In fact a project with only eight cities impelled this paper. Costa Panagopoulos had administered a field experiment of newspaper advertising and turnout to eight US cities, and he and I began to discuss how to produce substantively meaningful, easy to interpret, and statistically valid, answers to the question about the effect of advertising on turnout. Could we hypothesize that, for example, the effect was zero for three of the treated cites, and more than zero for one of the treated cites? The answer was yes.

I realized that hypotheses about causal effects do not need to be simple, and, furthermore, they could represent substantive, theoretical models very directly. Soon, Mark Fredrickson and I started thinking about substantive models in which treatment given to one city might have an effect on another city. It seemed straightforward to write down these models. We had read Peter Aronow’s and Paul Rosenbaum’s papers on the sharp null model of no effects and interference, and so we didn’t think we were completely off base to imagine that, if we side-stepped estimation of average treatment effects and focused on testing hypotheses, we could learn something about what we called “models of interference”. But, we had not seen this done before. So, in part because we worried about whether we were right about how simple it was to write down and test hypotheses generated from models of spillover or interference between units, we wrote the “Reasoning about Interference” paper to see if what we were doing with Panagopoulos’ eight cities would scale, and whether it would perform as randomization-based tests should. The paper shows that we were right.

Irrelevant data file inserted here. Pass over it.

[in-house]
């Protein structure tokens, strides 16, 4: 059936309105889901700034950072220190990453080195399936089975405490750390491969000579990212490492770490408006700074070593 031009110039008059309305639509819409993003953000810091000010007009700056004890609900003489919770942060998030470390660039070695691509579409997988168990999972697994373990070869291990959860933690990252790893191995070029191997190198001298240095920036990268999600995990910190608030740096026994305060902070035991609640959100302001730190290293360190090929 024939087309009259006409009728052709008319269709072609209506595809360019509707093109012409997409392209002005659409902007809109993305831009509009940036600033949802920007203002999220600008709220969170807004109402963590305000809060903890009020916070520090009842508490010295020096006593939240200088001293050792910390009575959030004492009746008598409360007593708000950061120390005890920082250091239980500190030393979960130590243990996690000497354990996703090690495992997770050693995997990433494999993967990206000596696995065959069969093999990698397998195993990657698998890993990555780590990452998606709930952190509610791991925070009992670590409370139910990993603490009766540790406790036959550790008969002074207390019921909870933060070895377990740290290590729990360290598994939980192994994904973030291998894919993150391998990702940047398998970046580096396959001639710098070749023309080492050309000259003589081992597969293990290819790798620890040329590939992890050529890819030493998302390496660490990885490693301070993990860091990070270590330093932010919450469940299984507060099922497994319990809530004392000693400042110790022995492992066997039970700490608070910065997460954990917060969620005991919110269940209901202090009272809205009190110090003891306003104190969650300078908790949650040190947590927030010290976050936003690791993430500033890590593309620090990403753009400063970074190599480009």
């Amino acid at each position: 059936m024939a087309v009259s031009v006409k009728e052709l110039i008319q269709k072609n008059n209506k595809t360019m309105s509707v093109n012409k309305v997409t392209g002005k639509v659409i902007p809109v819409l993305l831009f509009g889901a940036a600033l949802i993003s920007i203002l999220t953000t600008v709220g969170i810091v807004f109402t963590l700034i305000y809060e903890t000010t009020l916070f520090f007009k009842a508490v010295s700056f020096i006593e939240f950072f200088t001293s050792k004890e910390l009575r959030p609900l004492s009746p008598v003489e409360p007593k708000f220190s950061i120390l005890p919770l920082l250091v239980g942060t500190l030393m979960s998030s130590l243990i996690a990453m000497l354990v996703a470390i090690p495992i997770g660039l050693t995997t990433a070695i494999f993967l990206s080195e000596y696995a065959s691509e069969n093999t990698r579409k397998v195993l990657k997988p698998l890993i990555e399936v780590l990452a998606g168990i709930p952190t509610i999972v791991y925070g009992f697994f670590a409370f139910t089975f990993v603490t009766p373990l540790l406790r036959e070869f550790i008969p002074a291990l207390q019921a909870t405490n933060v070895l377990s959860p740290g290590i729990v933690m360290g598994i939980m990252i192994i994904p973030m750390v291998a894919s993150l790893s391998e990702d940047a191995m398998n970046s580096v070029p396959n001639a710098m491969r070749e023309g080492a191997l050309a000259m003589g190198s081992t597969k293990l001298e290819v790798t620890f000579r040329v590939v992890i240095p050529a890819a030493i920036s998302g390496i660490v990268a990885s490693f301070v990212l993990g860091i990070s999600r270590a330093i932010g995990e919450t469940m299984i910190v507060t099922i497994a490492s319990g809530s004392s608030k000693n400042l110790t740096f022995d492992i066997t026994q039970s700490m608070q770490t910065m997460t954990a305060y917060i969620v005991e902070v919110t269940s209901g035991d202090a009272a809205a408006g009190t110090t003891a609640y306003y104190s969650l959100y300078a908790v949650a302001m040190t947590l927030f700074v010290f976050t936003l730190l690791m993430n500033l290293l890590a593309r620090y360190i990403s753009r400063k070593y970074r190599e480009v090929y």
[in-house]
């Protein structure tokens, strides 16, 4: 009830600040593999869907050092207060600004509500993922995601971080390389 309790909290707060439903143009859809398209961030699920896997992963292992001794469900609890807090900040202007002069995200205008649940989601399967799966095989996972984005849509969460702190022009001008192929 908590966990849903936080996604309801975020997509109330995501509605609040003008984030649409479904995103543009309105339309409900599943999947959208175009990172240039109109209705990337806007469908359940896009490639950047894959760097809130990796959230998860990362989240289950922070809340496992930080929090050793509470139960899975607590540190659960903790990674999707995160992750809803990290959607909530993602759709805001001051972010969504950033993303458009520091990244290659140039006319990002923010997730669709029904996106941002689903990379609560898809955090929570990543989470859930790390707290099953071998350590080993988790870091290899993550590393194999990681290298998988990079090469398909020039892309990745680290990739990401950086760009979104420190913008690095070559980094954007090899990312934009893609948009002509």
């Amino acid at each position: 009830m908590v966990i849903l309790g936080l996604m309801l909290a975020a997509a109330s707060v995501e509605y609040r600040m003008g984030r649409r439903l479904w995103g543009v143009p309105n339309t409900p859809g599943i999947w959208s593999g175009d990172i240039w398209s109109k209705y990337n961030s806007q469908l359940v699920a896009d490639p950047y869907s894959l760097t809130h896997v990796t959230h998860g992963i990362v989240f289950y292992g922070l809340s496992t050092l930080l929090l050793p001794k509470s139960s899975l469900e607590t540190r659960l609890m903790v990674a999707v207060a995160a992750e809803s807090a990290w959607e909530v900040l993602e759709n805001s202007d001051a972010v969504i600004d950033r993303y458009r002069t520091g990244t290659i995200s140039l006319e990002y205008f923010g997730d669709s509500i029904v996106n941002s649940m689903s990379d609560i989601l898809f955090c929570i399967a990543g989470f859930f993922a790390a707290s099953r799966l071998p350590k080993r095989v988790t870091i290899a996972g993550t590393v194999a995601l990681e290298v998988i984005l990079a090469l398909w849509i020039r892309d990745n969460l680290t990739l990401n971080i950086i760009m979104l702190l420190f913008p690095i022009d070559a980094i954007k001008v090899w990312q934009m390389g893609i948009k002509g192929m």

R. Michael Alvarez: In your paper, you focus on the “no interference” assumption that is widely discussed in the contemporary literature on causal models. What is this assumption and why is it important?